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Making conjunction fair is the reason why I messed up with core.logic, and this post document the approach I explore in the fair-conj2 branch.
In The Reasoned Scheduler I said that conjunction is easy: you wait for the first stream to provide a answer that you pass to the next goal. It looks easy but it suffers from being ordered: when the first goal diverges (produces an infinite stream of results or never halts) and the next goal is known to fail, the conjuction diverges too! This is unfair conjunction.
Changing the order of the goals would fix this particular example but like noted by William Byrd in Relational Programming in miniKanren: Techniques, Applications, and Implementations (page 53 and 54):
However, reordering goals has its disadvantages. For many programs, no ordering of goals will result in finite failure (see the remaining example in this chapter). Also, by committing to a certain goal ordering we are giving up on the declarative nature of relational programming: we are specifying how the program computes, rather than only what it computes. For these reasons, we should consider alternative solutions.
[T]he goal ordering we picked might diverge when we ask for a second answer, while the other ordering may fail finitely after producing a single answer.
So, to make conjunction fair (commutative), one has to not commit to an ordering of goal, which means that both goals must be executed in parallel (interleaved execution or even true parallelism). As soon as one of the goal produces an answer, this substitution has to be communicated to the other
threadgoal so as to narrow its search space.
As a consequence of the disappearance of ordering, the distinction between a goal and a stream disappears too. I introduced a
Search abstraction. A
yield a substitution (or nil)
and progress with
step. It sounds awfully familiar with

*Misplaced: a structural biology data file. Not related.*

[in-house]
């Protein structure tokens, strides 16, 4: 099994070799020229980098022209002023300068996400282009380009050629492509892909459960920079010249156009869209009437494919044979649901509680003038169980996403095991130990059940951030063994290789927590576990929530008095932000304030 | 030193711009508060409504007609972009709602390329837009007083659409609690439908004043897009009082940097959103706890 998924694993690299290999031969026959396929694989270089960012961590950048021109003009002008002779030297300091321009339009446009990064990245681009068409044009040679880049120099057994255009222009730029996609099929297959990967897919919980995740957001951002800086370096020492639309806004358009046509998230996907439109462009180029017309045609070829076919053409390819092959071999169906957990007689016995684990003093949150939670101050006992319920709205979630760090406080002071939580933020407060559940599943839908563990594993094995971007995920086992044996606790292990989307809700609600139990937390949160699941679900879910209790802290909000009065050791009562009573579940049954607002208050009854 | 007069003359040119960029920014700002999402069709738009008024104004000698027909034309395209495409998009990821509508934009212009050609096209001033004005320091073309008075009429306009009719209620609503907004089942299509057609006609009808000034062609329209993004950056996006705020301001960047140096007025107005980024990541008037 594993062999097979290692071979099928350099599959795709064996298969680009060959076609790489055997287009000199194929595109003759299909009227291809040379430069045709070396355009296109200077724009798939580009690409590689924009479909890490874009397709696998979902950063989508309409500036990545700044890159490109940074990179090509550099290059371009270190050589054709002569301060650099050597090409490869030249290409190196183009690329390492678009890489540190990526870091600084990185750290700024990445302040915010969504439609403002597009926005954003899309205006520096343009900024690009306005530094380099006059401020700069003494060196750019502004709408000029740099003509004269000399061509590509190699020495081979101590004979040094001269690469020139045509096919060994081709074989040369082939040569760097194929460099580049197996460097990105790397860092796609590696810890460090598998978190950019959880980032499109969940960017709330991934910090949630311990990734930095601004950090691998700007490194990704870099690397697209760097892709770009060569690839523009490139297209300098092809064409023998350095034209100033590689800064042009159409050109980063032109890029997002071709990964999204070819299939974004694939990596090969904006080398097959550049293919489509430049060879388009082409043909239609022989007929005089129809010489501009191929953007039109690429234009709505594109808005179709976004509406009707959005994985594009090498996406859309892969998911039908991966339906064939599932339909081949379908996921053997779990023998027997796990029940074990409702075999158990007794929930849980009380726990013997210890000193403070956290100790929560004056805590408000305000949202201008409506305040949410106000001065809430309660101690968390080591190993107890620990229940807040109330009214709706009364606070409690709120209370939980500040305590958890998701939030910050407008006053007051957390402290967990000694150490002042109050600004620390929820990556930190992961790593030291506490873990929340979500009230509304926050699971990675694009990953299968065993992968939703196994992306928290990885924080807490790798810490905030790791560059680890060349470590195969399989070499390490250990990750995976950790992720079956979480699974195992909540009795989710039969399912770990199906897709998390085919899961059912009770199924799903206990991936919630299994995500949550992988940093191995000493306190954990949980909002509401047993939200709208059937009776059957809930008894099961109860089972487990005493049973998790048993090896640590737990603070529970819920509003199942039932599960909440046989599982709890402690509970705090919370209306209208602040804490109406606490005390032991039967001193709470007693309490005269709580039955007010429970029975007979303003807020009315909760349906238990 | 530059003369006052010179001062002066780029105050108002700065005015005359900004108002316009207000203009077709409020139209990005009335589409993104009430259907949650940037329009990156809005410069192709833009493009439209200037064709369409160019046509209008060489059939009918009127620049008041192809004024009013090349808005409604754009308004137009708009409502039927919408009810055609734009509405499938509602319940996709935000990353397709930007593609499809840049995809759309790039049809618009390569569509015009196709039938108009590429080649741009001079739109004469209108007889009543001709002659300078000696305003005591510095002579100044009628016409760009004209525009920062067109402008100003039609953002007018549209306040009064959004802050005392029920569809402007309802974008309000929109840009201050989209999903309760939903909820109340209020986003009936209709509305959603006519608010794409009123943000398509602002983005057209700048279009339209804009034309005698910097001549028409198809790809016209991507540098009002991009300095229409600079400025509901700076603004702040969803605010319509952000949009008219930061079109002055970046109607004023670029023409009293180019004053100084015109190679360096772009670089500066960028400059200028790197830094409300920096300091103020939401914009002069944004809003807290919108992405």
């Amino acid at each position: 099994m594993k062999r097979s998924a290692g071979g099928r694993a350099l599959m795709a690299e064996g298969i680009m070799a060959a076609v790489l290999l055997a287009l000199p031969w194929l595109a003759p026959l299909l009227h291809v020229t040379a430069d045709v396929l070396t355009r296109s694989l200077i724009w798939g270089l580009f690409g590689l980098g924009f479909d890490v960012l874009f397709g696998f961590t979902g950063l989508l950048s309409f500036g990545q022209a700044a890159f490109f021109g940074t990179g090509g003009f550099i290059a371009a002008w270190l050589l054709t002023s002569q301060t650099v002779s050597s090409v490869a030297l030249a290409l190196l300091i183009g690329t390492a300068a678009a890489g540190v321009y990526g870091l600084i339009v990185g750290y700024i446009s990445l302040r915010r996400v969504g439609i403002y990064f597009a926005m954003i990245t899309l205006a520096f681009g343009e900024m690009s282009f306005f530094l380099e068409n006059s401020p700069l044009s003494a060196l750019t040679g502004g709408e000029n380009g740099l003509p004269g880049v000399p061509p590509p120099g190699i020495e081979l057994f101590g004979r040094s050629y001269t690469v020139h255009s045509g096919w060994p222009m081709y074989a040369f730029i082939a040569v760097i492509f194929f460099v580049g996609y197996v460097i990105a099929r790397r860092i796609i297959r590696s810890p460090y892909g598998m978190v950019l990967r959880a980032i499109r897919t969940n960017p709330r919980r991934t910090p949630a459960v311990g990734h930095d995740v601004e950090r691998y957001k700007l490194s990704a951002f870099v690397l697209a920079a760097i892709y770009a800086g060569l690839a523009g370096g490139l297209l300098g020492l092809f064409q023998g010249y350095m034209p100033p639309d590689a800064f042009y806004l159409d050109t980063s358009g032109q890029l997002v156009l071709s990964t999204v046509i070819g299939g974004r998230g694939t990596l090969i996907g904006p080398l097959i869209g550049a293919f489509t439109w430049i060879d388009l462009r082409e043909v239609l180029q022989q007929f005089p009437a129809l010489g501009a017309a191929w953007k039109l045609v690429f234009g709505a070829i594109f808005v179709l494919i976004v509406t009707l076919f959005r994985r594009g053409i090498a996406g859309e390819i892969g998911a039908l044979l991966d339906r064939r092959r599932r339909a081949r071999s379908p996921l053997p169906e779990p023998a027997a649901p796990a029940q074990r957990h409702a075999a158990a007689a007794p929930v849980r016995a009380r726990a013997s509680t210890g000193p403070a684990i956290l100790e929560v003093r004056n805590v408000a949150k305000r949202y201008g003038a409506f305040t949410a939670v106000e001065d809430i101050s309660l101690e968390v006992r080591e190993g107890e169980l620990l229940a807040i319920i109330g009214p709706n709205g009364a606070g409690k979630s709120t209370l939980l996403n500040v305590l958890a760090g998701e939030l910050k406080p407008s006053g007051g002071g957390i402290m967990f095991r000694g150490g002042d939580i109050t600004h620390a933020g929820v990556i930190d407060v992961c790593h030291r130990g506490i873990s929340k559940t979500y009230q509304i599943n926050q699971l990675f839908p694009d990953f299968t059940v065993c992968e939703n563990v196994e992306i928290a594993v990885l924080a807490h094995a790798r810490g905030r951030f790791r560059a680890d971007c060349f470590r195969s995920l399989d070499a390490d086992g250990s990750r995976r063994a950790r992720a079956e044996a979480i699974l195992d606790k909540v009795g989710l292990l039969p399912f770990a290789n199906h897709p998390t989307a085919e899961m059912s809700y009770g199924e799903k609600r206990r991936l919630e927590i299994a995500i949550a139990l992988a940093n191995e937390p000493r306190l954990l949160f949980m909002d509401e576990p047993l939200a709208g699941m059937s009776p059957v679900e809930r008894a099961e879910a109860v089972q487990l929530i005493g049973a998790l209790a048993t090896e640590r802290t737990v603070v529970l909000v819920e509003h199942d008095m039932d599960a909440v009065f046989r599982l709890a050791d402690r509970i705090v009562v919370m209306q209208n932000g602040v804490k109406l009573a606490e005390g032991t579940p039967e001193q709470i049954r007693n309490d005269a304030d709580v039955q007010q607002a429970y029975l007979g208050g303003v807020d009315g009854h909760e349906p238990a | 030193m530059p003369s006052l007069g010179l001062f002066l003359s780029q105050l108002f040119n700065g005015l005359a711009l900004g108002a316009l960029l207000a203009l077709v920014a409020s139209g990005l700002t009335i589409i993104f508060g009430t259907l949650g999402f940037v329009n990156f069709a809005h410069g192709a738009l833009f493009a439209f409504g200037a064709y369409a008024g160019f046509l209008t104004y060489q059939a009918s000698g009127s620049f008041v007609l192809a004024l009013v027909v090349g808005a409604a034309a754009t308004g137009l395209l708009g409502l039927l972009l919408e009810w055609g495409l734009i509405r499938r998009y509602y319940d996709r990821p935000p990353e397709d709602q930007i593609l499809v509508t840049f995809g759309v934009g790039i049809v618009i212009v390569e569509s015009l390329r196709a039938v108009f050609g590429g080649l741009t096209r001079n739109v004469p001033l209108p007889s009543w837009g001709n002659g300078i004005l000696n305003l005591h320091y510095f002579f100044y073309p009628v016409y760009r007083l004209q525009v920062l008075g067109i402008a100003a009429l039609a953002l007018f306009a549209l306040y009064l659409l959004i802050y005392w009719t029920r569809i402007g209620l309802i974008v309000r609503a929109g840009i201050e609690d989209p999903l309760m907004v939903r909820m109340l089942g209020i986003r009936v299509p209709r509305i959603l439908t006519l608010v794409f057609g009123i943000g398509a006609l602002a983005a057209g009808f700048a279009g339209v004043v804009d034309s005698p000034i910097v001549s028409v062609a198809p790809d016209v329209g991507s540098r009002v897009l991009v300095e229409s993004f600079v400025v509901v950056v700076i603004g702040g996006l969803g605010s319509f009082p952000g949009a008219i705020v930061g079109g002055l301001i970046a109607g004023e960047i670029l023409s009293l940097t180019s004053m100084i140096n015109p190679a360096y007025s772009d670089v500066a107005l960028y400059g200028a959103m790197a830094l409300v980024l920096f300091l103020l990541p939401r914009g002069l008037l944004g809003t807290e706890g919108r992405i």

narrow respectively the disjunction, conjunction and narrowing operators. Conjunction is distributive over disjunction as usual and narrowing is distributive over both.
Here is how the key expression is derived:
(join a b) (join (plus (yield a) (step a)) b) ; decompose a (plus (join (yield a) b) (join (step a) b)) ; distribute join (plus (narrow b (yield a)) (join (step a) b)) ; joining with a substitution (or nil) is narrowing (plus (narrow b (yield a)) (join b (step a))) ; commute the operands of join for interleaving
This expression can be found nearly as-is in the code.
Narrowing is performed lazily: when one steps a suspended narrowing (a
Narrow instance), the narrowing is propagated (thanks to its distributivity) to the children searches of its argument.
To make narrowing efficient, I introduced the
min-yield function which, given a Search, returns the minimal substitution yielded by this search. That is: if this Search ever yield results they will be extensions of the min-yield substitution. This allows to discard a Search in its entirety when the narrowing substitution and the min-yield substitutions are not compatible!
To compute min-yield substitutions, the narrowing process leaves nodes (
Scope instances) in the computation tree labeled with the narrowing substitution. By default
empty-s the empty substitution.
This is the gist of my approach to fair conjunction. In a subsequent post, I’ll cover heuristics I use to prioritize execution of Searches.
Practically, what does it mean? It means that logic programs are easier to write, it also means that, at the moment, a program written with unfair conjunction in mind run slower with fair conjunction. Interestingly, under fair conjunction, naive
pluso (p. 63) seems refutationally complete.
I intend to explore how constraints can be added to this branch and how it will impact (positively) performance.
If you feel like dabbling with this branch, I’ll be more than happy to hear your feedback. Thanks!